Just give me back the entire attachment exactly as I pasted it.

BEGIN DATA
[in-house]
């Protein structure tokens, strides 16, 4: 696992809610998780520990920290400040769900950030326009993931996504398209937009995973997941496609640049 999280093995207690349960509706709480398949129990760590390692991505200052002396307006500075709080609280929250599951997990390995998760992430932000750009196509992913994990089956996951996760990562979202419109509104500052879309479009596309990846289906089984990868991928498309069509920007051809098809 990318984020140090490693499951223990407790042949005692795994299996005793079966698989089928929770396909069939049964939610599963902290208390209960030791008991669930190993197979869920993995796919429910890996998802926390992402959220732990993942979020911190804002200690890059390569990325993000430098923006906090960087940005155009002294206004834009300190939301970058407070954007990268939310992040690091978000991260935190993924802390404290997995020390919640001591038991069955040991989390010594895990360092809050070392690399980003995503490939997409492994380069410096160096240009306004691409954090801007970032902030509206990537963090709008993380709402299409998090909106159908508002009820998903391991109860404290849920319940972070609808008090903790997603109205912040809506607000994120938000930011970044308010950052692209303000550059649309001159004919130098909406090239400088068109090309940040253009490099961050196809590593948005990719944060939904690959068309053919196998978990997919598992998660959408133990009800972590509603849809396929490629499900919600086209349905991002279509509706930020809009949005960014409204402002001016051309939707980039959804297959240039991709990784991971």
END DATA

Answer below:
[in-house]
């Protein structure tokens, strides 16, 4: 696992809610998780520990920290400040769900950030326009993931996504398209937009995973997941496609640049 999280093995207690349960509706709480398949129990760590390692991505200052002396307006500075709080609280929250599951997990390995998760992430932000750009196509992913994990089956996951996760990562979202419109509104500052879309479009596309990846289906089984990868991928498309069509920007051809098809 990318984020140090490693499951223990407790042949005692795994299996005793079966698989089928929770396909069939049964939610599963902290208390209960030791008991669930190993197979869920993995796919429910890996998802926390992402959220732990993942979020911190804002200690890059390569990325993000430098923006906090960087940005155009002294206004834009300190939301970058407070954007990268939310992040690091978000991260935190993924802390404290997995020390919640001591038991069955040991989390010594895990360092809050070392690399980003995503490939997409492994380069410096160096240009306004691409954090801007970032902030509206990537963090709008993380709402299409998090909106159908508002009820998903391991109860404290849920319940972070609808008090903790997603109205912040809506607000994120938000930011970044308010950052692209303000550059649309001159004919130098909406090239400088068109090309940040253009490099961050196809590593948005990719944060939904690959068309053919196998978990997919598992998660959408133990009800972590509603849809396929490629499900919600086209349905991002279509509706930020809009949005960014409204402002001016051309939707980039959804297959240039991709990784991971």